He was a man of quiet habits and highly esteemed for his high character. He leaves his wife and seven children: Mrs. Hannah Yahn of Stevens Point; Mrs. Elizabeth Wegner and Miss Emma Embke of Elgin, Ill.; William, Herman, Henry and Louis in Neillsville and vicinity; also five grandchildren. The funeral was held Satruday at the Reformed Church, Rev. E. H. Vornholt, the pastor, officiating.
Walter and Alphonse Wucki of the Town of Washburn went fishing down at East Fork Sunday and caught 33 large Red Horse and one carp, the total catch weighing 75 pounds. They drove in an auto as close to the river as they could get, but had to carry the fish out about two miles; but state that they were well satisfied to do that.
Ralph Hare of Owen has been hired as a motor policeman under the provision of the county board adopted last fall. The resolution provided for two such officers, but as Highway 10 will be under construction this summer, it was thought that there would not be enough travel here this summer to require a traffic officer.
Opening Dance at Hakes Barn, Saturday, April 26, with Music by the Red hot Schultz Orchestra. Everyone is Welcome!
M. H. Zillisch, who is always on the outlook to build up his herd of milk goats, has ordered a female kid from Dr. C. Rager of San Antonio, Texas, who owns the prize milk goat of the world, Cordelia, the 3rd, the dam of a young animal Mr. Zillisch has bought. She has a record of 10 quarts of milk per day.
The J. B. Inderrieden Co. has leased the pea cannery from the Clark County Canning Co., and will use the plant this season for putting up the pack of peas. The Inderrieden Co. will not build the warehouse this year as planned, but work will continue on the new boiler room and cook room. The beans will be canned at the J. B. Inderrieden Co. plant opposite the depot as heretofore. Both plants will run to full capacity this season.
A law enacted by the last Legislature and which went into effect September 1, 1929, makes it unlawful to up-root certain flowers and plants growing on the land of another, without the consent of the owner of the land. Among the flowers are protected are trailing arbutus, trillium and all of the orchid family, including lady slippers. It is also forbidden to pick these flowers for sale. This does not seem to forbid picking the blossoms on ones own land or on the land of another with his consent, providing the plant is not uprooted or otherwise injured.
Rubbish, filth and dirt invite fire and disease. Useless rubbish has accumulated during the winter. Now is the time to rid our premises of all such fire hazards. Streets, alleys, waterways, basements, attics, closets, fence corners and outbuildings all need attention.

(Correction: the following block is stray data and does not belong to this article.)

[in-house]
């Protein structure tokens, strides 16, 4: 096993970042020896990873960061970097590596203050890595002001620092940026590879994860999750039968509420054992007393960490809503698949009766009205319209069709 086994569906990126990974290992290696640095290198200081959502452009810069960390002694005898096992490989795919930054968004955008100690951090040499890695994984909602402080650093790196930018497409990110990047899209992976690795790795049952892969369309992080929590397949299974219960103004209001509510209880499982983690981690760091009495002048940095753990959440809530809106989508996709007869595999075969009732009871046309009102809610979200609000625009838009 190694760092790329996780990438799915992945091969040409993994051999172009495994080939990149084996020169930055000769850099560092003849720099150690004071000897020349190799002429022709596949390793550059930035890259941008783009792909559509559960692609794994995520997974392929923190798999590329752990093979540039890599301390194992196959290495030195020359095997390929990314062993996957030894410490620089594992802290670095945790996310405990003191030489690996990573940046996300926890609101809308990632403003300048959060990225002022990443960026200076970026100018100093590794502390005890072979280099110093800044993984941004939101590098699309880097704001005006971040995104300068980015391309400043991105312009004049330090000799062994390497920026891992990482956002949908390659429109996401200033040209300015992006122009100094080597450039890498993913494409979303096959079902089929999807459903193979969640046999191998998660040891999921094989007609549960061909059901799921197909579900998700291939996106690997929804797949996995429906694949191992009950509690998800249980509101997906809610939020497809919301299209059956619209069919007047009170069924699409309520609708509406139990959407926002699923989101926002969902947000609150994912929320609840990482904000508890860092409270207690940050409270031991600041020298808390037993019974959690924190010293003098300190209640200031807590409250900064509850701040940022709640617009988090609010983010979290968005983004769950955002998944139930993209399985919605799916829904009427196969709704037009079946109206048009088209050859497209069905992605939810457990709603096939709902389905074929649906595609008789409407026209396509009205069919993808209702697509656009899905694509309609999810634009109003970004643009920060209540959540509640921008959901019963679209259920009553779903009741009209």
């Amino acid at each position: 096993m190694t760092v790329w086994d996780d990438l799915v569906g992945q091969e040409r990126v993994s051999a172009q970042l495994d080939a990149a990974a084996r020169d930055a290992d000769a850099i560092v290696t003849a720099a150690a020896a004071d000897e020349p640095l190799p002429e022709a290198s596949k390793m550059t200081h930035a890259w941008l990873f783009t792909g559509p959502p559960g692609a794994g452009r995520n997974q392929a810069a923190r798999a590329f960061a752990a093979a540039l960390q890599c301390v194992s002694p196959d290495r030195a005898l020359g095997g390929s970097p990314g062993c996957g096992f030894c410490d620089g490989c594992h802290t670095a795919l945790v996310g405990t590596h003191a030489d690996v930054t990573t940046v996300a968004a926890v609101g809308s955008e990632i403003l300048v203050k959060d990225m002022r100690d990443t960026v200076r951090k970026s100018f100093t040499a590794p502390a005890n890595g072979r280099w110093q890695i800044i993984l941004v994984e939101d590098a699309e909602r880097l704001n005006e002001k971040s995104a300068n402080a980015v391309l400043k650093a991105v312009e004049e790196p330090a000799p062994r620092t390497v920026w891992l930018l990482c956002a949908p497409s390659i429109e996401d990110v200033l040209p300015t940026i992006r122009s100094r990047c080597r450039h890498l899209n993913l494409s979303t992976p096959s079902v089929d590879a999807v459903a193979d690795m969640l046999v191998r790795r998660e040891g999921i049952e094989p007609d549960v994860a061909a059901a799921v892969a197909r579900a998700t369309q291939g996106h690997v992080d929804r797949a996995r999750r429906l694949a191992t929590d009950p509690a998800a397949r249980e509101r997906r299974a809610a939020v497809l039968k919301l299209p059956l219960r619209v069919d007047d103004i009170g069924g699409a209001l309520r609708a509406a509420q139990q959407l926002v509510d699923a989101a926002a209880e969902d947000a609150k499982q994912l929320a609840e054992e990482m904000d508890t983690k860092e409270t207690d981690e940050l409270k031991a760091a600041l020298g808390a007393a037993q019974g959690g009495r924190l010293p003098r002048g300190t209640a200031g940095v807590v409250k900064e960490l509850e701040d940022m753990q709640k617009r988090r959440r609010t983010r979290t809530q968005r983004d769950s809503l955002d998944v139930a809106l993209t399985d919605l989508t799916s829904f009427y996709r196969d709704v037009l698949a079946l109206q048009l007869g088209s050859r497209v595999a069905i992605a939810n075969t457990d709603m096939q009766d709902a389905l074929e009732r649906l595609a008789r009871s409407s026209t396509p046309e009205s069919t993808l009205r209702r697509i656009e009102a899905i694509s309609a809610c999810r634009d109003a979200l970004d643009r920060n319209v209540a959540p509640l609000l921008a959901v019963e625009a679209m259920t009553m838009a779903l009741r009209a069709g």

Residents sometimes lose civic pride. A stranger will always judge a town and its citizens by what he sees.
Rubbish breeds fires and increases the fire damage, it makes fire fighting difficult, sometimes impossible because of the volume of smoke.
Spade up lot and fence corners and other waste ground and plant flowers, vegetables or grass where otherwise unsightly weeds will grown.
This is your hometown. It is what you make it. Clean it up and keep it clean.
(It is interesting to note which now, 85 years later; our citys Spring Clean-up Week is still being held in mid-April; a longtime tradition with an emphasis on taking care of the appearance of our properties and homes. DZ)
Mr. George Farning and Miss Catherine Lohse were married in Blue Island, Ill., April 5, Rev. G. H. Dohrman officiating; the ceremony taking place at the parsonage. The groom was attended by a friend, Mr. William Habich, of Blue Island and Miss Elizabeth Carl of Neillsville, now employed in Chicago, was bridesmaid.
The groom is the son of Mr. and Mrs. Wm. Farning of Neillsville. He grew up here and graduated from Neillsville High School in the class of 1925. For the past two years he has had a position with the Wesley A. Smith Wholesale Candy Co., now in charge of their store in Blue Island.
The bride is the daughter of Mr. and Mrs. Gus Lohse of Blue Island, now having been employed for some time by the Koehler Paper Co.
Al Sherman has sold the lot where his residence stands, on West Fifth Street, to W. F. Schiller and will move the house on a lot he has purchased on Grand Avenue, from Mrs. W. C. Bullard; work on the new basement is underway.